Almost not here!

I don’t know about you but for me, January, is, by far, my least favourite month; and not just because it is cold and bleak. You won’t know this, but I’ve been thinking for five minutes since writing that last sentence on what is good about January. The beginning of a year full of what can be is all I could come up with.

There is another reason I don’t like January that much but before I share why, I should warn you that my following story contains themes of suicidality.

This specific January was in 2009, I was serving a twenty-seven-month sentence on B wing in HMP Norwich, B1-11 my address. In B1-10, was a good friend and fellow listener – Listeners are people in prison who receive training from the Samaritans to provide support to their peers – a friend it is easy to say I owe my life to.

Life had been going well for me in prison, I was considered a trustee and I was working in reception as an orderly, one of the trusted positions in prison, until you break that trust. I was also a listener and a prisoner rep, where I’d take any issues brought up on the wing to management meetings. On a previous sentence I spent half of it in an open prison, I wanted to do so again, so I was ‘working my ticket,’ and things were going well.

However, you can take the criminal out of society, but just because one is sent to prison, it doesn’t necessarily mean, one stops being a criminal. As well as ‘working my ticket,’ I couldn’t help ‘playing the game’ either. Being reception orderly meant the rewards of ‘the game’ became more enticing than the rewards of ‘working your ticket.’ Getting to an open prison isn’t guaranteed, but earning a few pounds based on your skills and job was. If I were worried that much about being caught, I doubt very much I’d have been in prison in the first place.

As the saying goes, what comes up must go down, and no more did I feel it than after being caught with my hands in the till. In prison, it isn’t easy becoming a trustee, and it wasn’t from one sentence I learnt that, took me quite a few years, and sentences. In the same way it did how to ‘work my ticket’ and ‘play the game.’ I eventually learnt in 2016 on my final prison sentence that you cannot do both.

After spending 15 to 16 hours a day out of my cell, I went to spending 23 and a half hours a day as I was placed on good order and discipline whilst being investigated for certain transgressions. I should point out the transgressions were not proved but suspicion is just as bad as the act in prison.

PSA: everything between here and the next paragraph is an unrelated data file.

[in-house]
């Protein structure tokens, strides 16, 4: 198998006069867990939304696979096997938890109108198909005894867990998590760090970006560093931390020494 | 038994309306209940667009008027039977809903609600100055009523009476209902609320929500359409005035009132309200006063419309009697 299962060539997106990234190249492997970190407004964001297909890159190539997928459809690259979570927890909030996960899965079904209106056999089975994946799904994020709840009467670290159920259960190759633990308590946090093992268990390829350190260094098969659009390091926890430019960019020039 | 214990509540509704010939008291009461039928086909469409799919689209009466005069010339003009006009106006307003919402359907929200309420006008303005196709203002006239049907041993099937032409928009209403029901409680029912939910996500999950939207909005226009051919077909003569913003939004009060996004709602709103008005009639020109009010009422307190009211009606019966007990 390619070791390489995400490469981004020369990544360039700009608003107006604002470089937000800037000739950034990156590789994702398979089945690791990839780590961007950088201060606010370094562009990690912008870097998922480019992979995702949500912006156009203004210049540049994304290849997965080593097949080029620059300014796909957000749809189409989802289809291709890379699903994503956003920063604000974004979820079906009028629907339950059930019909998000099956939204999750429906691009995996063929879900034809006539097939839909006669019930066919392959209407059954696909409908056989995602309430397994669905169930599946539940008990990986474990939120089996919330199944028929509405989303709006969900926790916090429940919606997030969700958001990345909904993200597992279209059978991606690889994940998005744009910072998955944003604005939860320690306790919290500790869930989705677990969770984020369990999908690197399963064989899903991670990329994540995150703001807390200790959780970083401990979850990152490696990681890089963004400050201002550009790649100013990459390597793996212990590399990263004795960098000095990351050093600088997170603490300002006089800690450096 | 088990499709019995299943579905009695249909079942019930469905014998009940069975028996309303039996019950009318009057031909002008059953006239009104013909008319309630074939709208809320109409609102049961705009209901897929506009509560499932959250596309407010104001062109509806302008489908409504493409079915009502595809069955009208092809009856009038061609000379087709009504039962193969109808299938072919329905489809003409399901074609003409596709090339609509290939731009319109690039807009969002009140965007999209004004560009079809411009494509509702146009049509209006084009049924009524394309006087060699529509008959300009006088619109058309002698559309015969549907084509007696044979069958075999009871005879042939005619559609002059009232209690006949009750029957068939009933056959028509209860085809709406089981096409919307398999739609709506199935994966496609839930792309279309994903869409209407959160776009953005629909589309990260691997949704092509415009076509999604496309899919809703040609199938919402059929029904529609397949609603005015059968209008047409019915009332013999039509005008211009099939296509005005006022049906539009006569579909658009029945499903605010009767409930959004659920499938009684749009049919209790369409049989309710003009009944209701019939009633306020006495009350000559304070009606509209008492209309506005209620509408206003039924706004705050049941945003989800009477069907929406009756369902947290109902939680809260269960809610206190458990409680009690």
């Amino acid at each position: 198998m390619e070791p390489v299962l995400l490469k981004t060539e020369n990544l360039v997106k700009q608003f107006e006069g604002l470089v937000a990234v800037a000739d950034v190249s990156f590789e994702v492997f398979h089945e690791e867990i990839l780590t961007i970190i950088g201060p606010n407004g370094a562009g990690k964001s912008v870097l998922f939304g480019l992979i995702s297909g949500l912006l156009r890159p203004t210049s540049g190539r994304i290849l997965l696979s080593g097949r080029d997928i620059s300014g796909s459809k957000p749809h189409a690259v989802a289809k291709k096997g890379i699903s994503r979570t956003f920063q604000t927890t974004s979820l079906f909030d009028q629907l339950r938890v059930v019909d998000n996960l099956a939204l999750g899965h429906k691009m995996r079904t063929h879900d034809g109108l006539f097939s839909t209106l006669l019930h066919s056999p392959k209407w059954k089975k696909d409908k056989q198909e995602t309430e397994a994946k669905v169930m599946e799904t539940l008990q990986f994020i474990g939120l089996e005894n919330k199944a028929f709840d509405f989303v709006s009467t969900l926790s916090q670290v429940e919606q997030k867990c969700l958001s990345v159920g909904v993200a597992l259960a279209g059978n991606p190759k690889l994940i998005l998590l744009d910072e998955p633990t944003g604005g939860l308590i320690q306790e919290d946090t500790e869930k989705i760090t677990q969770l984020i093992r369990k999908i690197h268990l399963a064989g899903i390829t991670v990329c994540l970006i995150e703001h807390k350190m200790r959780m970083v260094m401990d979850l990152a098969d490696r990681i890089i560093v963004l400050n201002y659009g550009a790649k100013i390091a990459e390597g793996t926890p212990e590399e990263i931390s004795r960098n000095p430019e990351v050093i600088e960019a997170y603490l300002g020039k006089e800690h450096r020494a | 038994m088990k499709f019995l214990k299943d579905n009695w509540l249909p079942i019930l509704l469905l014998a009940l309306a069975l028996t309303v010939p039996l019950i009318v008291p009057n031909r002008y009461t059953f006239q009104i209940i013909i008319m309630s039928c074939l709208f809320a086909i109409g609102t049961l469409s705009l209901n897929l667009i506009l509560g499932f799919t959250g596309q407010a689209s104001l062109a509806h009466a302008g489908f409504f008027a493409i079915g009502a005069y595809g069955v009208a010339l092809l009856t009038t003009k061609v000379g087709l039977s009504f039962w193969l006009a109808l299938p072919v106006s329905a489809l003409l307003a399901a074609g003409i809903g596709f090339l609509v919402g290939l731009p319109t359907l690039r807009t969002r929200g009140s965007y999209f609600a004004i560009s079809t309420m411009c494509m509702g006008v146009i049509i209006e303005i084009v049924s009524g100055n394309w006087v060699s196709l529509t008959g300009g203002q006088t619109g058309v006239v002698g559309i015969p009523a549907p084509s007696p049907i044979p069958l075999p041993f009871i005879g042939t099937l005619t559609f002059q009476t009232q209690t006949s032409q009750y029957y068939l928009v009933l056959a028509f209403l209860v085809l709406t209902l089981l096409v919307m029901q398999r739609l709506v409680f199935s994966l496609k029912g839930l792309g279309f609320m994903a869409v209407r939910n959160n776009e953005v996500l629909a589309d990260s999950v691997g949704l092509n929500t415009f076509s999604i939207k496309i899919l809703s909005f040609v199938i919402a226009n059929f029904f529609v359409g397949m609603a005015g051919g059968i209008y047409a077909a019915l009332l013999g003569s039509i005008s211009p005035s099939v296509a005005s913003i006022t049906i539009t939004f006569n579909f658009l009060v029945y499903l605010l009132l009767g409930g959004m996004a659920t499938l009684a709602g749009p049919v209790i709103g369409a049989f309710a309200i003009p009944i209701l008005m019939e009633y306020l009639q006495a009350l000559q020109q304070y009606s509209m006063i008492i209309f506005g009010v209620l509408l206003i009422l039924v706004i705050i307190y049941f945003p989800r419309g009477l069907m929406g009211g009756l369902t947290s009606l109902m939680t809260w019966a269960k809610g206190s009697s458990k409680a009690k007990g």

I then began to fall-out with people on the outside. I was feeling such a failure, and slowly but surely, I began to think the world, and everyone in it, would be a better place without me. I had been saving up my medication along with medication I had acquired other ways. At the point I had saved enough I was ready to take the lot.

My neighbour in B1-10 and I would most evenings chat through the pipe. The pipe is a thick pipe for heating the cell that runs through the back of each cell. Most have gaps around them, wide enough to slide certain items to one another and to speak to each other, something he and I did regularly, especially if one of us had recently had a ‘listener’ call. This night, he had been trying to talk to me, but I hadn’t responded. He knew my mental health wasn’t great at the time, so decided to take no chances and rang his emergency bell.

The officer who unlocked my door found me slumped on the floor. A nurse was also there, she was doing what was needed until I was taken to hospital by ambulance. Coming around properly, along with feeling ashamed and embarrassed, I was angry I wasn’t successful.

I learnt a huge lesson from my experience. Rather than wonder, if it weren’t for my mate, I wonder how different things would have been if I had chosen to do what we usually did and talked through the pipe.
At the time, I felt like the biggest failure ever. Now, I’m on top of my world.

Talking to someone can, and does, make the difference between thinking about things and acting on those thoughts.

2 thoughts on “Almost not here!

  1. That is a deep and moving story David and important for people to read is there is so much about the life in prison contained within it, including the fact that your cell neighbour cared enough to be concerned and act so quickly. The many acts of human decency of people in prison is perhaps not talked about enough.
    However what is more important is it is a part of your story from which you have soared to where you are now, doing so much to support and encourage others to get their lives on the right path to a proper future for themselves and those who care for them, as you have shown.

    Liked by 1 person

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